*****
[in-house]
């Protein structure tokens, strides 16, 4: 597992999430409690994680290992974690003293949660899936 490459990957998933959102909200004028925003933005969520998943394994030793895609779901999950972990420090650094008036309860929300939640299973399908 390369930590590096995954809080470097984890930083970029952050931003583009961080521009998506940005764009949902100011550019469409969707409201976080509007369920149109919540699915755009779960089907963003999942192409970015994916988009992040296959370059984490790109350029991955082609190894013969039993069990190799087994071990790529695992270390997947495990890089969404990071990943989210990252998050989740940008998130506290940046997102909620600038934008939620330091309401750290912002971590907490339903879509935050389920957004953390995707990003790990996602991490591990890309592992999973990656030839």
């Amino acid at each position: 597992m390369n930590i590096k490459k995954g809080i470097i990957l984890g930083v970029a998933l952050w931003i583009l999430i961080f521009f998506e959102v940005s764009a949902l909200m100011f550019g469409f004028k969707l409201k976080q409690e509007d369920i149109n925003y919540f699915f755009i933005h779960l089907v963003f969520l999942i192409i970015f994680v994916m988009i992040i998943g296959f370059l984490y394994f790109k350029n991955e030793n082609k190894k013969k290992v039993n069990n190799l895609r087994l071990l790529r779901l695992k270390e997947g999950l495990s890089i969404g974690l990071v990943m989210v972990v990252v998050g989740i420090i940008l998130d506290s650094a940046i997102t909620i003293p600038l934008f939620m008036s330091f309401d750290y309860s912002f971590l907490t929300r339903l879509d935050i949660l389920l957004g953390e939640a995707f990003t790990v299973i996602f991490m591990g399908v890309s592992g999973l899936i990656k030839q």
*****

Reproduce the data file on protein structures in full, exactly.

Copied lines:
[in-house]
């Protein structure tokens, strides 16, 4: 597992999430409690994680290992974690003293949660899936 490459990957998933959102909200004028925003933005969520998943394994030793895609779901999950972990420090650094008036309860929300939640299973399908 390369930590590096995954809080470097984890930083970029952050931003583009961080521009998506940005764009949902100011550019469409969707409201976080509007369920149109919540699915755009779960089907963003999942192409970015994916988009992040296959370059984490790109350029991955082609190894013969039993069990190799087994071990790529695992270390997947495990890089969404990071990943989210990252998050989740940008998130506290940046997102909620600038934008939620330091309401750290912002971590907490339903879509935050389920957004953390995707990003790990996602991490591990890309592992999973990656030839």
């Amino acid at each position: 597992m390369n930590i590096k490459k995954g809080i470097i990957l984890g930083v970029a998933l952050w931003i583009l999430i961080f521009f998506e959102v940005s764009a949902l909200m100011f550019g469409f004028k969707l409201k976080q409690e509007d369920i149109n925003y919540f699915f755009i933005h779960l089907v963003f969520l999942i192409i970015f994680v994916m988009i992040i998943g296959f370059l984490y394994f790109k350029n991955e030793n082609k190894k013969k290992v039993n069990n190799l895609r087994l071990l790529r779901l695992k270390e997947g999950l495990s890089i969404g974690l990071v990943m989210v972990v990252v998050g989740i420090i940008l998130d506290s650094a940046i997102t909620i003293p600038l934008f939620m008036s330091f309401d750290y309860s912002f971590l907490t929300r339903l879509d935050i949660l389920l957004g953390e939640a995707f990003t790990v299973i996602f991490m591990g399908v890309s592992g999973l899936i990656k030839q």